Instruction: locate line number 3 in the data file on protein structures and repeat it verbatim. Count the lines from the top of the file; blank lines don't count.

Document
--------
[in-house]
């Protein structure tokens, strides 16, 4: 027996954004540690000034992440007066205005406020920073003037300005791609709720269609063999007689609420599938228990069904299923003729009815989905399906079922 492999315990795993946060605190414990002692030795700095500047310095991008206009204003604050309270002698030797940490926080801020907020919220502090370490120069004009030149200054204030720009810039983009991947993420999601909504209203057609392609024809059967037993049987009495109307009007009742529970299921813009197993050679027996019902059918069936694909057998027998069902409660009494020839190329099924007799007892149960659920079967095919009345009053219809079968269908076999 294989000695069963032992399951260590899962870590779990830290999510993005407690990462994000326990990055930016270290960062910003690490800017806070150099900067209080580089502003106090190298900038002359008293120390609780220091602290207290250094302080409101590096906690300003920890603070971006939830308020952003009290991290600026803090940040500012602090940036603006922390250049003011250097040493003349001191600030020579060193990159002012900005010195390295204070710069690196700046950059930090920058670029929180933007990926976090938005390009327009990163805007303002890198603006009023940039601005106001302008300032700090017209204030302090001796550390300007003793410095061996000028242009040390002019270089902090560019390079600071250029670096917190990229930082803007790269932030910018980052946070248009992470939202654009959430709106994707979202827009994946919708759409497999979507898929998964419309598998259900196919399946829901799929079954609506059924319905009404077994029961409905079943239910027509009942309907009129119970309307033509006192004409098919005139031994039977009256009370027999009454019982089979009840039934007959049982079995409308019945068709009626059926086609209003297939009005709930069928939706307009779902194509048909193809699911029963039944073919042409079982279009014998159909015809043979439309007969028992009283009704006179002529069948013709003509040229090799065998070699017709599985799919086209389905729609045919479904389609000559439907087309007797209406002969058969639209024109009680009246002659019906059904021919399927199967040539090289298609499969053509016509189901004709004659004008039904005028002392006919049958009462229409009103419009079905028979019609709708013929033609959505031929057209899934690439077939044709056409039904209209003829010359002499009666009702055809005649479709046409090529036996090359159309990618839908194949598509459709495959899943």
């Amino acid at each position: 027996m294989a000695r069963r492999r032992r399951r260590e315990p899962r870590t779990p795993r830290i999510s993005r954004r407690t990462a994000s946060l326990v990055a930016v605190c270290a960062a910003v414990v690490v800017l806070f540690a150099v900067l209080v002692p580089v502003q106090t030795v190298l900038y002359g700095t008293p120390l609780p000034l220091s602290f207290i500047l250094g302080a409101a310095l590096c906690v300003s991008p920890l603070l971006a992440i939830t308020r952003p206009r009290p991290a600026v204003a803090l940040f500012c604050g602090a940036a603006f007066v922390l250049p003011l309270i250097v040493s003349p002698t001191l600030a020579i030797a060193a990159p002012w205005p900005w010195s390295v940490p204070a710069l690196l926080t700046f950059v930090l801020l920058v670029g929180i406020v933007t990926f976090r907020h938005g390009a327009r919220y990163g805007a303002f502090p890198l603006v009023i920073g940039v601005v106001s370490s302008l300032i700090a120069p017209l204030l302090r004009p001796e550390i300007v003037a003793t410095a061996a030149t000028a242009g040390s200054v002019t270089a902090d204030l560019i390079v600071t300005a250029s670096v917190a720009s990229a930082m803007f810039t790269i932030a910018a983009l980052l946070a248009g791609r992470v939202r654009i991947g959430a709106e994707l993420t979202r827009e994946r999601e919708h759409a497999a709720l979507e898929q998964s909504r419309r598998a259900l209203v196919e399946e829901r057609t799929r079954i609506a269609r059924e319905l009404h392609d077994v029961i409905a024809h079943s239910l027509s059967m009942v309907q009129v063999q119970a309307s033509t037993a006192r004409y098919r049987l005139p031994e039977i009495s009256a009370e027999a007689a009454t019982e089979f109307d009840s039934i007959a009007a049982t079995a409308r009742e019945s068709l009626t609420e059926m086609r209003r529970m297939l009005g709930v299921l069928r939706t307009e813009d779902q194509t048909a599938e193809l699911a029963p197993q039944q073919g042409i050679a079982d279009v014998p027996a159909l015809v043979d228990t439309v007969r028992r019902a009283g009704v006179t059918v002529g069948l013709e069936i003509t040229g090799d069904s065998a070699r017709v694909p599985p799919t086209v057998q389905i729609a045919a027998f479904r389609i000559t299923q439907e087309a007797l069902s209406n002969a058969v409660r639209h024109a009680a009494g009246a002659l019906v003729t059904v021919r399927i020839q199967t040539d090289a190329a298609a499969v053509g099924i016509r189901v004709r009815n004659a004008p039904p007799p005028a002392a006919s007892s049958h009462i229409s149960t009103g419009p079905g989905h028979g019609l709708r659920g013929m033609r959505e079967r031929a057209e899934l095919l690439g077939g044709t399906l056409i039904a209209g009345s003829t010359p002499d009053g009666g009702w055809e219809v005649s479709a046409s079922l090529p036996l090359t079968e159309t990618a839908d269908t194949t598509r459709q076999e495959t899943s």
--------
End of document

């Amino acid at each position: 027996m294989a000695r069963r492999r032992r399951r260590e315990p899962r870590t779990p795993r830290i999510s993005r954004r407690t990462a994000s946060l326990v990055a930016v605190c270290a960062a910003v414990v690490v800017l806070f540690a150099v900067l209080v002692p580089v502003q106090t030795v190298l900038y002359g700095t008293p120390l609780p000034l220091s602290f207290i500047l250094g302080a409101a310095l590096c906690v300003s991008p920890l603070l971006a992440i939830t308020r952003p206009r009290p991290a600026v204003a803090l940040f500012c604050g602090a940036a603006f007066v922390l250049p003011l309270i250097v040493s003349p002698t001191l600030a020579i030797a060193a990159p002012w205005p900005w010195s390295v940490p204070a710069l690196l926080t700046f950059v930090l801020l920058v670029g929180i406020v933007t990926f976090r907020h938005g390009a327009r919220y990163g805007a303002f502090p890198l603006v009023i920073g940039v601005v106001s370490s302008l300032i700090a120069p017209l204030l302090r004009p001796e550390i300007v003037a003793t410095a061996a030149t000028a242009g040390s200054v002019t270089a902090d204030l560019i390079v600071t300005a250029s670096v917190a720009s990229a930082m803007f810039t790269i932030a910018a983009l980052l946070a248009g791609r992470v939202r654009i991947g959430a709106e994707l993420t979202r827009e994946r999601e919708h759409a497999a709720l979507e898929q998964s909504r419309r598998a259900l209203v196919e399946e829901r057609t799929r079954i609506a269609r059924e319905l009404h392609d077994v029961i409905a024809h079943s239910l027509s059967m009942v309907q009129v063999q119970a309307s033509t037993a006192r004409y098919r049987l005139p031994e039977i009495s009256a009370e027999a007689a009454t019982e089979f109307d009840s039934i007959a009007a049982t079995a409308r009742e019945s068709l009626t609420e059926m086609r209003r529970m297939l009005g709930v299921l069928r939706t307009e813009d779902q194509t048909a599938e193809l699911a029963p197993q039944q073919g042409i050679a079982d279009v014998p027996a159909l015809v043979d228990t439309v007969r028992r019902a009283g009704v006179t059918v002529g069948l013709e069936i003509t040229g090799d069904s065998a070699r017709v694909p599985p799919t086209v057998q389905i729609a045919a027998f479904r389609i000559t299923q439907e087309a007797l069902s209406n002969a058969v409660r639209h024109a009680a009494g009246a002659l019906v003729t059904v021919r399927i020839q199967t040539d090289a190329a298609a499969v053509g099924i016509r189901v004709r009815n004659a004008p039904p007799p005028a002392a006919s007892s049958h009462i229409s149960t009103g419009p079905g989905h028979g019609l709708r659920g013929m033609r959505e079967r031929a057209e899934l095919l690439g077939g044709t399906l056409i039904a209209g009345s003829t010359p002499d009053g009666g009702w055809e219809v005649s479709a046409s079922l090529p036996l090359t079968e159309t990618a839908d269908t194949t598509r459709q076999e495959t899943s």